Golden Rice is a white rice which has been genetically modified to produce beta-carotene (Vitamin A). According to the World Health Organization:

Vitamin A deficiency (VAD) is the leading cause of preventable blindness in children and increases the risk of disease and death from severe infections. In pregnant women VAD causes night blindness and may increase the risk of maternal mortality.

Also from the World Health Organization:

  • An estimated 250 million preschool children are vitamin A deficient and it is likely that in vitamin A deficient areas a substantial proportion of pregnant women is vitamin A deficient.

  • An estimated 250 000 to 500 000 vitamin A-deficient children become blind every year, half of them dying within 12 months of losing their sight.

Those are huge numbers – up to a half a million children are blind or dead because their diets don’t contain enough Vitamin A. That would be like losing every kid in my city, every year. (By the way, these are conservative numbers. I’ve seen anywhere from 2 million to 6 million.) It’s almost impossible to wrap your head around those numbers. The reason for this massive problem is that a large part of the world depends on one staple crop, rice, to meet all of its nutritional needs. Modifying rice to produce beta-carotene could potentially save the eyesight and the lives of millions of people each year.

You can read more about the history of Golden Rice here. In summary though, it’s been around for a long time and has had to overcome numerous hurdles, including violence, to see the literal light of day. Hopes are high and fingers are crossed all over the world as the first field tests of Golden Rice are set to begin in November in Bangladesh, where according to the Bangledeshi Rice Research Institute (BRRI):

Consumption of only 150 gram of Golden Rice a day is expected to supply half of the recommended daily intake (RDA) of vitamin A for an adult. People in Bangladesh depend on rice for 70 percent of their daily calorie intakes.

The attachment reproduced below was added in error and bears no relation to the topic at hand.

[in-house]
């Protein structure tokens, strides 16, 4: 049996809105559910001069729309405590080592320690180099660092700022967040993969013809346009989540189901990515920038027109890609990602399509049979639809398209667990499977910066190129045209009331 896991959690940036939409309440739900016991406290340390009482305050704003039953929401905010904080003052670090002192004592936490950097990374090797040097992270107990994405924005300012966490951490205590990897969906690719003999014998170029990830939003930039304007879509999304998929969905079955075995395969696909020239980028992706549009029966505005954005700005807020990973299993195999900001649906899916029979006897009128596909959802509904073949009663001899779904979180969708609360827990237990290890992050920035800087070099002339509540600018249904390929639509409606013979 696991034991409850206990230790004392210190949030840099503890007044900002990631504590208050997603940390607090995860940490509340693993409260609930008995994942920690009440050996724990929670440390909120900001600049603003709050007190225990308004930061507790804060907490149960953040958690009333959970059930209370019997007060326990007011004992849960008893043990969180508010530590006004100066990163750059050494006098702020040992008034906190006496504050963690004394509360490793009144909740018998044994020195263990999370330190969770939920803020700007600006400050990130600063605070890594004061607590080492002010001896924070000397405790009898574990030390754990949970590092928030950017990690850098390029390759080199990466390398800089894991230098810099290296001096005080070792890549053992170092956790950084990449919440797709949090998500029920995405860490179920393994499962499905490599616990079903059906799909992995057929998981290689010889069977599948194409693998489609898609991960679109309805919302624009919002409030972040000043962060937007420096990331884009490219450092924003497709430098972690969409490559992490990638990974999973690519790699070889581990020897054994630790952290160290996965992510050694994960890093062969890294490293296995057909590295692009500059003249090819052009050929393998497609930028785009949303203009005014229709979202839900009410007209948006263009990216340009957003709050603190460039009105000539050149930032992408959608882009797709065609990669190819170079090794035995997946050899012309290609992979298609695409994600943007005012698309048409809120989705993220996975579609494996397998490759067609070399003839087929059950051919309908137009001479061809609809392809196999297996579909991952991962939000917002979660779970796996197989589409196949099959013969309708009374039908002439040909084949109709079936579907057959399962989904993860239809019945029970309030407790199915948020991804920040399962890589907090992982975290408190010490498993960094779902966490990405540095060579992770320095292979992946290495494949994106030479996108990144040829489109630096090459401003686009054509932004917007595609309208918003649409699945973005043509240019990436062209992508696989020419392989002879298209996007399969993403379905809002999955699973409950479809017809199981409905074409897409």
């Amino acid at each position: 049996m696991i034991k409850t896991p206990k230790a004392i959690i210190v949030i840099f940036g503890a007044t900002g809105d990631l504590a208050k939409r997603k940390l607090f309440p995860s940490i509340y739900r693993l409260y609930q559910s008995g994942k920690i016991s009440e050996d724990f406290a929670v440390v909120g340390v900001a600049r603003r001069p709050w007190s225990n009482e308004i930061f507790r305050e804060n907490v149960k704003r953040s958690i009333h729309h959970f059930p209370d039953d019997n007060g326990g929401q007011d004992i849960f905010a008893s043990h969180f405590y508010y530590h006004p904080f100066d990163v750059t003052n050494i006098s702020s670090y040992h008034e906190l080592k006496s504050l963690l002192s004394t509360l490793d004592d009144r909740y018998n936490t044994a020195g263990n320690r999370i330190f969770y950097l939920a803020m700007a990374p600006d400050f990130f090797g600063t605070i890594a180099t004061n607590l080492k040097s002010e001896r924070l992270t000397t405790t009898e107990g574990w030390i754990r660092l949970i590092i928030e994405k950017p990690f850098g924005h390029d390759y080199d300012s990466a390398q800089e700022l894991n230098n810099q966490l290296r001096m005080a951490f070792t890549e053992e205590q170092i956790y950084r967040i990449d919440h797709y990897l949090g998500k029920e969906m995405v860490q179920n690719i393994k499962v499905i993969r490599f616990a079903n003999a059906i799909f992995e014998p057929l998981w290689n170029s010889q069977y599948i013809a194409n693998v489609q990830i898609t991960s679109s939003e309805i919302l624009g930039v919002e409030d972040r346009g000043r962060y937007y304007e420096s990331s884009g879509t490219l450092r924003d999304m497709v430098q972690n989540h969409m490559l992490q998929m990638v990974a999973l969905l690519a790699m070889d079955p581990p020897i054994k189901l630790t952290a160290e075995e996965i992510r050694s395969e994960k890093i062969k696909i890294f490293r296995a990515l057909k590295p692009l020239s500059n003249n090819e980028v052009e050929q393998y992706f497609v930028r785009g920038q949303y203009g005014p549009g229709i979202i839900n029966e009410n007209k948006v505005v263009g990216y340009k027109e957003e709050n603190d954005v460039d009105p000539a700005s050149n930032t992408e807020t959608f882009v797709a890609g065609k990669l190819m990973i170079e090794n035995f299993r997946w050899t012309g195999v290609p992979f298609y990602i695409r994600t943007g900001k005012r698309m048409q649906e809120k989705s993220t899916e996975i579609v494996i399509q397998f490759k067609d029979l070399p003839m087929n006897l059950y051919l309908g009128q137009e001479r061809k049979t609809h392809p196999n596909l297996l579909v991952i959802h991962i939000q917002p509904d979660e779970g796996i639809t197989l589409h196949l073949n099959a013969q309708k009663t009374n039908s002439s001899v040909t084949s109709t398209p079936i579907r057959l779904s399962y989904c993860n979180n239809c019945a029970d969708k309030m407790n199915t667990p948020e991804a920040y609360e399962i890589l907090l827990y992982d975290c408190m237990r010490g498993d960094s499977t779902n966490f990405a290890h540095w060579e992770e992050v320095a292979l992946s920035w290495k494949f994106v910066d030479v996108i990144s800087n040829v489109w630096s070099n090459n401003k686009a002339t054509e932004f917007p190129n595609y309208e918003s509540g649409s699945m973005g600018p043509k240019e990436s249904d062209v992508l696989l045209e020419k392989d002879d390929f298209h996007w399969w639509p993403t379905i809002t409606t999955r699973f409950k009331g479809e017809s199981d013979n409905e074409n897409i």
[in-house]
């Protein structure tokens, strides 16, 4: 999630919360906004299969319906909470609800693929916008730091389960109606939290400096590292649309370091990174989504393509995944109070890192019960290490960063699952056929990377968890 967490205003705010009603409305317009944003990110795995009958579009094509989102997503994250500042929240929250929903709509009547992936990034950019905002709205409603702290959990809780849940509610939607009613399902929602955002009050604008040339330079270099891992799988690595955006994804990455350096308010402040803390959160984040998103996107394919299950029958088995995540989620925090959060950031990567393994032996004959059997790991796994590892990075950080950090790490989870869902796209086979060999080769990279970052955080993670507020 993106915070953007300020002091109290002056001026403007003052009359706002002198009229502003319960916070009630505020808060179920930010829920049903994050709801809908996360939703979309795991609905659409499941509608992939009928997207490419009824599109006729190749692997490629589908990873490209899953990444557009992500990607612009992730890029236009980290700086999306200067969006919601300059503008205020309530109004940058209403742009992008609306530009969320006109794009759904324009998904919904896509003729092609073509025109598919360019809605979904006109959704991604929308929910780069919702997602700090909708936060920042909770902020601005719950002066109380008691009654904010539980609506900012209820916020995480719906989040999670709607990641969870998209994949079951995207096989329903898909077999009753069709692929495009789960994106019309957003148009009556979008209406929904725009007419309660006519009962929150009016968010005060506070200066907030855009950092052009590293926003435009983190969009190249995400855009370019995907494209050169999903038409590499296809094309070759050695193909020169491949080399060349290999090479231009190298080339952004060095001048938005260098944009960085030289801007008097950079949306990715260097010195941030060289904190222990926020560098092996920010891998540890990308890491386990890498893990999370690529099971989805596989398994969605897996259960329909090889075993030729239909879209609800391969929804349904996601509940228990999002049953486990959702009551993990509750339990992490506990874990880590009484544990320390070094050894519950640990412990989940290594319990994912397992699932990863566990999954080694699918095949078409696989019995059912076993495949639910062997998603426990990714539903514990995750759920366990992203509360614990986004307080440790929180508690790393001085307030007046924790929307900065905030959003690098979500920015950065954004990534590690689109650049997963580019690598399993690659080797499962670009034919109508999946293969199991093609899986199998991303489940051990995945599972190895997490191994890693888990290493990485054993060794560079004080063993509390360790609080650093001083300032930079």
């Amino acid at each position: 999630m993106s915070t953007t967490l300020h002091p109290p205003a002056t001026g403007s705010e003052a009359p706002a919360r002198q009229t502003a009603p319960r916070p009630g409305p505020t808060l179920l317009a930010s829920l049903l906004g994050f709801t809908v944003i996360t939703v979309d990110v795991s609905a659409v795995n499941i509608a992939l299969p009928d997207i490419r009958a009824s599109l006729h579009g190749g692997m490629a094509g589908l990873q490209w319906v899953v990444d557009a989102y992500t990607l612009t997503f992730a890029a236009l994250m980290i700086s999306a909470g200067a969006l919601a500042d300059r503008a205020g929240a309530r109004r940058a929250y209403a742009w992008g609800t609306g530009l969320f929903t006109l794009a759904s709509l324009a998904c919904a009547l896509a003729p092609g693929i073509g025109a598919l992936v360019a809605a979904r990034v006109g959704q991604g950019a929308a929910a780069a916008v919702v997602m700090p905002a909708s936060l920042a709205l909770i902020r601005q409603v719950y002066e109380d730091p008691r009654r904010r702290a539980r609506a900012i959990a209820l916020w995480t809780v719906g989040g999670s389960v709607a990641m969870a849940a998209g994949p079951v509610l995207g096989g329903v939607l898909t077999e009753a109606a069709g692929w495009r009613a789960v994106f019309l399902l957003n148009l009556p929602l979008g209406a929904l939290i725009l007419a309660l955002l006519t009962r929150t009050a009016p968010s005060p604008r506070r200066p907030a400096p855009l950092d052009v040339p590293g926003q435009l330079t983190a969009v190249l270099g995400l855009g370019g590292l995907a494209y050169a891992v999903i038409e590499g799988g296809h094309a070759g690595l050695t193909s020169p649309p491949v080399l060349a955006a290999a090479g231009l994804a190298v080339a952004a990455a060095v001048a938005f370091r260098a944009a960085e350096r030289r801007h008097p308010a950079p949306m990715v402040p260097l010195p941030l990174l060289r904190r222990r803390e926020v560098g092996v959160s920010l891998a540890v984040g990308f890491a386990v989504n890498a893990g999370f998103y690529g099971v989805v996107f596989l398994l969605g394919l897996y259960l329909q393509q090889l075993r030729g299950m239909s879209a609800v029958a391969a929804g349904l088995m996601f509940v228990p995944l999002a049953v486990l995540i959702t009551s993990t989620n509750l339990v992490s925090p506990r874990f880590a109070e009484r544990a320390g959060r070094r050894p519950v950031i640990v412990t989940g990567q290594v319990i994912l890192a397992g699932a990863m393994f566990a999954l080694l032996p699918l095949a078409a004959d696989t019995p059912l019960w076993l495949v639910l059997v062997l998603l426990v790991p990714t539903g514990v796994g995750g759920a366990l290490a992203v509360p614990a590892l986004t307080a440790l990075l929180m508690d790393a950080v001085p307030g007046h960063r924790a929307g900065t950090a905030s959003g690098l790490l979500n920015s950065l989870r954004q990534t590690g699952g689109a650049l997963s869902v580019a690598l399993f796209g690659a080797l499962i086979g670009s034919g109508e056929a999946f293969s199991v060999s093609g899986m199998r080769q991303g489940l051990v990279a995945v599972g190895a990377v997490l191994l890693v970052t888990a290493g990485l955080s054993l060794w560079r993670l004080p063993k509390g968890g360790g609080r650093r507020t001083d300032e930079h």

And here is where I go completely off the rails and beg Greenpeace and its associates not to destroy these fields again. I know they think this is some giant multinational corporate conspiracy to control the world’s food supply. I know they think that it’s better to pass out vitamin supplements and encourage home gardens and nobody is saying those aren’t part of the solution but they aren’t enough. I am begging them to be on the right side of history. Their opposition to Golden Rice is understandable because then their anti-GMO house of cards might collapse if people stopped fearing the technology but is that really worth destroying the potential to save millions of lives? Children’s lives? Is winning a manufactured war on a technology worth the lives of millions of babies? (I’m working myself up into a froth.)

Nobody is trying to control the world’s food supply (whatever that even means) with Golden Rice. The Gates Foundation and the rest of the scientists and humanitarians involved in this project aren’t part of some nefarious scheme.

Officials concerned at IRRI and Gates Foundation confirmed that as the Golden Rice inventors and subsequent technology developer Syngenta allowed a royalty-free access to the patents, the new rice when released for commercial farming in Bangladesh will be of the same price as other rice varieties, and farmers will be able to share and replant the seeds as they wish.

I feel like Rumpelstiltskin jumping up and down, ripping my hair out. THERE IS NO CONSPIRACY. It’s about starving, blind human beings.

Greenpeace does great things. I admire their defense of our oceans, especially the work they’ve done on the issues with tuna. I am with them on so much but not on GMOs and especially not on Golden Rice. It’s too important and there are too many lives at stake.  It’s World Food Day. Can we agree at least today that we all have the same goals in eliminating world hunger and malnutrition? Is there any chance Greenpeace would call a truce on GMOs for just a minute to “unite on hunger” and give Golden Rice a shot at succeeding?

I have no idea if petitions do any good but here’s one about condemning any attempts to destroy the field tests if you think they do.

I hope everyone has a great weekend. Maybe take a minute on World Food Day to be grateful for how many food choices we have because most people don’t.

Amy